The worst thing that ever happened to me was on Christmas. Oh, God. It was so horrible. It was Christmas Eve. I was 9 years old. Me and Mom were decorating the tree, waiting for Dad to come home from work. A couple hours went by. Dad wasn’t home. So Mom called the office. No answer. Christmas Day came and went, and still nothing. So the police began a search. Four or five days went by. Neither one of us could eat or sleep. Everything was falling apart. It was snowing outside. The house was freezing, so I went to try to light up the fire. That’s when I noticed the smell. The firemen came and broke through the chimney top. And me and Mom were expecting them to pull out a dead cat or a bird. And instead they pulled out my father. He was dressed in a Santa Claus suit. He’d been climbing down the chimney… his arms loaded with presents. He was gonna surprise us. He slipped and broke his neck. He died instantly. And that’s how I found out there was no Santa Claus.
—Kate (Pheobe Cates), Gremlins
For many people, myself included, Christmas lights mask the darkness that the holiday season brings. Kate’s story is the worst Christmas tale I’ve ever heard, and it puts my own Christmas horrors into perspective. There’s nothing like a scary story to remind you of how much worse things could be.
In 2007, during a Christmas visit to a still civil war-torn Sri Lanka, I found out that my father had been cheating on my mom since before I was born. How? He brought The Other Woman to Christmas Karaoke while my mom stayed home watching his dogs.
As the story unfolded, it turned out that my younger sisters had known about The Other Woman for fifteen years and conspired with my father to keep the secret. Lines had long ago been drawn in the sand, sides had been picked.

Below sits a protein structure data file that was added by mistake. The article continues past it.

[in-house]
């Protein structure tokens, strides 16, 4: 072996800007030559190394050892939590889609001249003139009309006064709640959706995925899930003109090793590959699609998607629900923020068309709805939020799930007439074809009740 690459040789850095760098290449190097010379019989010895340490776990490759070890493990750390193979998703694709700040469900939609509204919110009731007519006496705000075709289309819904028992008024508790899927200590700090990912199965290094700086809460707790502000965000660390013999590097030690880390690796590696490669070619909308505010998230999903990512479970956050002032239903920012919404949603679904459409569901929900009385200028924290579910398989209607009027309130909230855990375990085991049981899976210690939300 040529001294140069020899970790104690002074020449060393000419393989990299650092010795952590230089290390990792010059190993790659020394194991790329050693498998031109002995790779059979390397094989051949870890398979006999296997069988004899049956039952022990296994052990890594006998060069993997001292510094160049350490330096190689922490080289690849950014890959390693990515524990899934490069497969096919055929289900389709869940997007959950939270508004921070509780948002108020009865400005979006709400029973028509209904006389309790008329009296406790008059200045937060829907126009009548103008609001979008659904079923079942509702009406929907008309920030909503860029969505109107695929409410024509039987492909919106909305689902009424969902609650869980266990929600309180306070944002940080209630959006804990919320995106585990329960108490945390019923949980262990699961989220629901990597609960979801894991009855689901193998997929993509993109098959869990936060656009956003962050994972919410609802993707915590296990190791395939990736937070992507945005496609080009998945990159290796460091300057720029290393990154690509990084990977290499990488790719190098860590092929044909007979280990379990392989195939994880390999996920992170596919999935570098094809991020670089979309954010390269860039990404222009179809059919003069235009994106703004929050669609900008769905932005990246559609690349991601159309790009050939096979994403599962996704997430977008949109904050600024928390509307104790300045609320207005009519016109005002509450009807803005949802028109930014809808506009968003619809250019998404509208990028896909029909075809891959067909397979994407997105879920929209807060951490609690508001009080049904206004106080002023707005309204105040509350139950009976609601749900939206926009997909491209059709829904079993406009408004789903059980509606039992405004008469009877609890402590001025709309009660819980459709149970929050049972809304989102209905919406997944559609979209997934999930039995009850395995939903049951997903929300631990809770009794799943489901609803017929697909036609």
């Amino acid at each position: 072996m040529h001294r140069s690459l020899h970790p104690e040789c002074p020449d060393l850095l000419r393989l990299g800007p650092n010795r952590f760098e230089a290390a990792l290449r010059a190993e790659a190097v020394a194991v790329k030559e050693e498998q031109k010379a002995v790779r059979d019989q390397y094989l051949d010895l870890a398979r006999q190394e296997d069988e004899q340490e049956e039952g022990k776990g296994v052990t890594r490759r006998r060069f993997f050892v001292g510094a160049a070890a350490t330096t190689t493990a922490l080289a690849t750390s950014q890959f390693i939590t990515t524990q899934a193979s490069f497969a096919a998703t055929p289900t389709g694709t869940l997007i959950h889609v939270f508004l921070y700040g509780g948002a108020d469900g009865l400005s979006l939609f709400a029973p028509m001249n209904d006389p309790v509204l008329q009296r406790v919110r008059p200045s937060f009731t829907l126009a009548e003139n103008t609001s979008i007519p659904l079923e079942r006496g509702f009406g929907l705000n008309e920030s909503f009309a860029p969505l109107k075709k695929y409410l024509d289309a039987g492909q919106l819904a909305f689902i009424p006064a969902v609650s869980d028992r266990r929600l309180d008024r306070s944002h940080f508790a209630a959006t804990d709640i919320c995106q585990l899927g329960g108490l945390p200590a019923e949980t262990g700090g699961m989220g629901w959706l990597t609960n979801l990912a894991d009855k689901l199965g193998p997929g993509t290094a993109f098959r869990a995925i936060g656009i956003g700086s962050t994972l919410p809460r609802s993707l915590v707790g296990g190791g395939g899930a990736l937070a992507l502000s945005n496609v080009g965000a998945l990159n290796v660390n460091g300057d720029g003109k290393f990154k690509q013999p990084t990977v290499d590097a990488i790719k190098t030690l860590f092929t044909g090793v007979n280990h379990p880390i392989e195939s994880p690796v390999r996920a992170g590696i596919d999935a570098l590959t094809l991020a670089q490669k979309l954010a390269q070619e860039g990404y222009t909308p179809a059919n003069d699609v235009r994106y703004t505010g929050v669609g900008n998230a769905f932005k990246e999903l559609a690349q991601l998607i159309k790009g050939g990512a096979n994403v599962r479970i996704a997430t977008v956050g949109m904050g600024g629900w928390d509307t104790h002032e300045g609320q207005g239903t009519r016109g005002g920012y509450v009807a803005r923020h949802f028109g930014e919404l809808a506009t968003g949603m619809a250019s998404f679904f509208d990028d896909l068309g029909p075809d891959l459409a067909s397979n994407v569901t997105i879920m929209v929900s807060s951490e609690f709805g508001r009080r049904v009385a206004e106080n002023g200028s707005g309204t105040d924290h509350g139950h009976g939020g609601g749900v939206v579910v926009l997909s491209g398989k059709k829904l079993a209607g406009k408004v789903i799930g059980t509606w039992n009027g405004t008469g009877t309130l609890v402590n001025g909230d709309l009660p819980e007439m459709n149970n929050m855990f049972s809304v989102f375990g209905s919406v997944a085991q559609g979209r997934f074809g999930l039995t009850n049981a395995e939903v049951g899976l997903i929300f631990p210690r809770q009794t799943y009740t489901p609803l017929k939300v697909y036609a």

Thus began the disintegration of my family, taking with it the happy Christmas memories of my childhood. Finding out about my father’s double life was a betrayal of my mother and made my whole life a lie. I have not spoken to my father or my younger sisters since that Christmas in a war zone.
Last year, in a bout of holiday frustration and depression, I told my husband that I was converting to Judaism. I needed to make a new tradition, something wholly unrelated to the Christmas tree that now symbolizes my deconstructed family, the lie that lived under our home like a forgotten World War II artillery shell, exploding and shattering the guise of our familial togetherness.
These days, Christmas movies make me cry and I can’t stand the sight of any of my childhood favorites — with the exception of It’s A Wonderful Life — they remind me too much of the false security I had while wrapped in the folds of a yuletide, thinking that my family was sacrosanct, never imagining how thin the veil between the truth and my father’s lies was becoming. I’ve since replaced “family” favorites like Scrooged and Holiday Inn with A Nightmare Before Christmas, Elf, and the holiday specials of Buffy the Vampire Slayer and Friends. I now spend the holidays with my husband’s drama-free and mellow family, a perfect foil to the madness of my own.
Gremlins was one of few Christmas movies I was able to watch this year: Their Christmas in a monster-infested war zone resonates with the explosive last time my family was and ever would be together. Kate’s story comforts me, reminding me that there are far worse things that can happen at Christmas time.
For everyone to whom the holiday season does not bring the warm fuzzies, I raise my glass to you. Happy Festivus!
Do you have any holiday grievances you’d like to share?
©2011 Sezin Koehler-Costanza